Public Comment. Comments on the proposed amendments and guidance must be submitted no later than December 29, 2011.
0Federal Bank Regulatory Agencies Seek Comment on Additional Revisions to the Market Risk Capital Rules
On December 7, 2011, the FRB, the FDIC and the OCC (collectively, the “Agencies”) issued a joint release announcing they are seeking comment on an amendment to the notice of proposed rulemaking (the “NPR”) to modify the Agencies’ market risk capital rules, published in the Federal Register on January 11, 2011 (the “January 2011 NPR”).
Under the Dodd-Frank Act, all federal agencies must remove references to, and requirements of, reliance on credit ratings from their regulations and replace them with appropriate alternatives for evaluating creditworthiness. The January 2011 NPR included modifications to the agencies’ market risk capital rules for banking organizations with significant trading activities. The NPR proposes alternative standards of creditworthiness to be used in place of credit ratings in determining the capital requirements for certain debt and securitization positions covered by the market risk capitalization rules. Such alternative standards include the use of country risk classifications published by the Organization for Economic Cooperation and Development for sovereign positions, company-specific financial information and stock market volatility for corporate debt positions, and a supervisory formula for securitization positions.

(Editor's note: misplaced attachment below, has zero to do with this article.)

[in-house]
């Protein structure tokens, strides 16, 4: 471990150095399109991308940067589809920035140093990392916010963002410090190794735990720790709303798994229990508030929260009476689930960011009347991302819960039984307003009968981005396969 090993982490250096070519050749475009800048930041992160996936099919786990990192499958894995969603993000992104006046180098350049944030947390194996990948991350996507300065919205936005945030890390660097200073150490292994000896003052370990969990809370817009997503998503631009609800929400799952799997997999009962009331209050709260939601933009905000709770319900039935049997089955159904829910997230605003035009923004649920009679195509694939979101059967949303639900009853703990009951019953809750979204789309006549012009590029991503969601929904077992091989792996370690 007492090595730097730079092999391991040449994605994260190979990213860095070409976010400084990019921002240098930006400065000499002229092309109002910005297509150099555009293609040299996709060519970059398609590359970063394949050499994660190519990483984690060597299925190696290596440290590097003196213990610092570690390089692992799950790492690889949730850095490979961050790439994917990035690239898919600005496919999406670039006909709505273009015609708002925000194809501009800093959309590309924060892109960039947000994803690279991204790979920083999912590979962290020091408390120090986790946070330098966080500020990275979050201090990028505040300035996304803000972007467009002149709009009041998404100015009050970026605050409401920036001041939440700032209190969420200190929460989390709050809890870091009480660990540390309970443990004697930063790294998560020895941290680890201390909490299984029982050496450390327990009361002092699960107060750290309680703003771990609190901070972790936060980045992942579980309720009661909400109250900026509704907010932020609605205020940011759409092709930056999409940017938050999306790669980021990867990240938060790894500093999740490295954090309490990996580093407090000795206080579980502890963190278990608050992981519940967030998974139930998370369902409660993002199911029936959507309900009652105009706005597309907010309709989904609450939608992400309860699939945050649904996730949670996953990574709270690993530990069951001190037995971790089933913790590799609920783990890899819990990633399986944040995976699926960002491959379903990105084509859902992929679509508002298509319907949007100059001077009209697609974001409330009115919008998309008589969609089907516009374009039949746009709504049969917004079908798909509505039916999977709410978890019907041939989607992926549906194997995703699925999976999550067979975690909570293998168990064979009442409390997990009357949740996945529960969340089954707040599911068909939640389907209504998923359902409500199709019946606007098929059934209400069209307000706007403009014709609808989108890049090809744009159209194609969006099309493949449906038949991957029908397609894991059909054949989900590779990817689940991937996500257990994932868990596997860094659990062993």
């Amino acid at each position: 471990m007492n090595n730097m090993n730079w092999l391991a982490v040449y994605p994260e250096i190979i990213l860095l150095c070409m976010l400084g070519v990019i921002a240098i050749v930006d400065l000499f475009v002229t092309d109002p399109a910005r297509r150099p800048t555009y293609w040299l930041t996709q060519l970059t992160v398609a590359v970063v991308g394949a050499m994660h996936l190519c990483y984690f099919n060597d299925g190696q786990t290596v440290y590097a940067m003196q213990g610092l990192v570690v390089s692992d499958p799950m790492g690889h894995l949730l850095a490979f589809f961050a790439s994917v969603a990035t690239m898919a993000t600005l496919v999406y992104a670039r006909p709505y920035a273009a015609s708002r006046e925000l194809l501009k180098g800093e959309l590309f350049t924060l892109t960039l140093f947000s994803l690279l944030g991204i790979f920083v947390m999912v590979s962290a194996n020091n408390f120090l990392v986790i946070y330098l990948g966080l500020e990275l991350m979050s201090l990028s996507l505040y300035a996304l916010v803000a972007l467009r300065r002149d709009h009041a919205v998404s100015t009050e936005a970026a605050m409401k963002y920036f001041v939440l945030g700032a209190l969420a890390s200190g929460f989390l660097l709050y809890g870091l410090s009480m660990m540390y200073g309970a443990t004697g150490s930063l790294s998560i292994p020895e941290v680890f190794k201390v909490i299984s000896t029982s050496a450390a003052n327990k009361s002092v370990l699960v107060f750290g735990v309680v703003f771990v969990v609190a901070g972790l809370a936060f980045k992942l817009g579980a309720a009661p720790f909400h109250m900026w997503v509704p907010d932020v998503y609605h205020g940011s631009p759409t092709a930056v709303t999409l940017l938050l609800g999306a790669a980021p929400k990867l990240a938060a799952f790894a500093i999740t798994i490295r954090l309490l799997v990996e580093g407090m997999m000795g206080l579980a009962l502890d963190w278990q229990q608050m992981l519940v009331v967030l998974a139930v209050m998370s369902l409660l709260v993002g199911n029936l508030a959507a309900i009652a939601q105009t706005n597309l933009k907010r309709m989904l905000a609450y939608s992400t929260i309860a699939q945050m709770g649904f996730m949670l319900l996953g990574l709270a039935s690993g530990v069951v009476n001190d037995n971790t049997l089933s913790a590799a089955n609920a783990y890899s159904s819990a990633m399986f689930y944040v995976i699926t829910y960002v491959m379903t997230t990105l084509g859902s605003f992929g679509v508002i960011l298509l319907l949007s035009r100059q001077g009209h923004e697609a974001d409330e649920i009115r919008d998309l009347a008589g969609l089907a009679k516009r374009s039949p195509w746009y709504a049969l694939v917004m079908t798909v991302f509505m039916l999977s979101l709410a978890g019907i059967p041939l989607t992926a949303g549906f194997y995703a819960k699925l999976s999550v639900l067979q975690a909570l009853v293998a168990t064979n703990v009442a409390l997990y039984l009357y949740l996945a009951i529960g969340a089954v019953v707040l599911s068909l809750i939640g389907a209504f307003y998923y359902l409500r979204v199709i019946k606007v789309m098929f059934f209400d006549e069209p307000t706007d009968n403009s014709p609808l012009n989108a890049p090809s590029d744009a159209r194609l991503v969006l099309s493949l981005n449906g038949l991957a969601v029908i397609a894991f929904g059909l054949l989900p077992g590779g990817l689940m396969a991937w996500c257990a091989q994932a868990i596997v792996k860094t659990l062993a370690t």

The Agencies have requested comments on the NPR by February 2, 2012, and expect to publish a final market risk capital rule after reviewing comments to both the NPR and the January 2011 NPR.
0OCC Issues Bulletin Concerning Process of Integrating OTS Policy Guidance
The OCC issued a bulletin (the “Bulletin”) concerning the process it will use to integrate OTS policy guidance documents (the “OTS Guidance”). The OCC said that it is beginning a comprehensive rulemaking project to integrate OTS rules applicable to federal savings associations with OCC rules applicable to national banks. The OCC stated that its goal is “to produce a consistent supervisory approach and integrated policy platform for national banks and federal savings associations, while recognizing differences anchored in statute.” The OCC noted that there are more than 1,000 OTS documents that the OCC will need to address.
The OCC stated that its process for integrating the OTS Guidance would involve two phases. In Phase I the OCC intends to rescind certain documents, including OTS documents that:
(a) transmitted or summarized rules, interagency guidance or Examination Handbook sections (but not the OTS guidance or rule itself);
(b) are no longer useful because the OTS was merged into the OCC or because of the passage of time; and
(c) duplicate existing OCC guidance.
The Bulletin also states that the OCC, during Phase I, will also rescind outdated OCC guidance.
During Phase II, the OCC stated that it would review OTS Guidance that requires further analysis, substantive revisions or combination with other guidance or that applies only to federal savings associations. The OCC stressed in the Bulletin that former OTS Guidance remains applicable to federal savings associations until rescinded, superseded or retired by the OCC.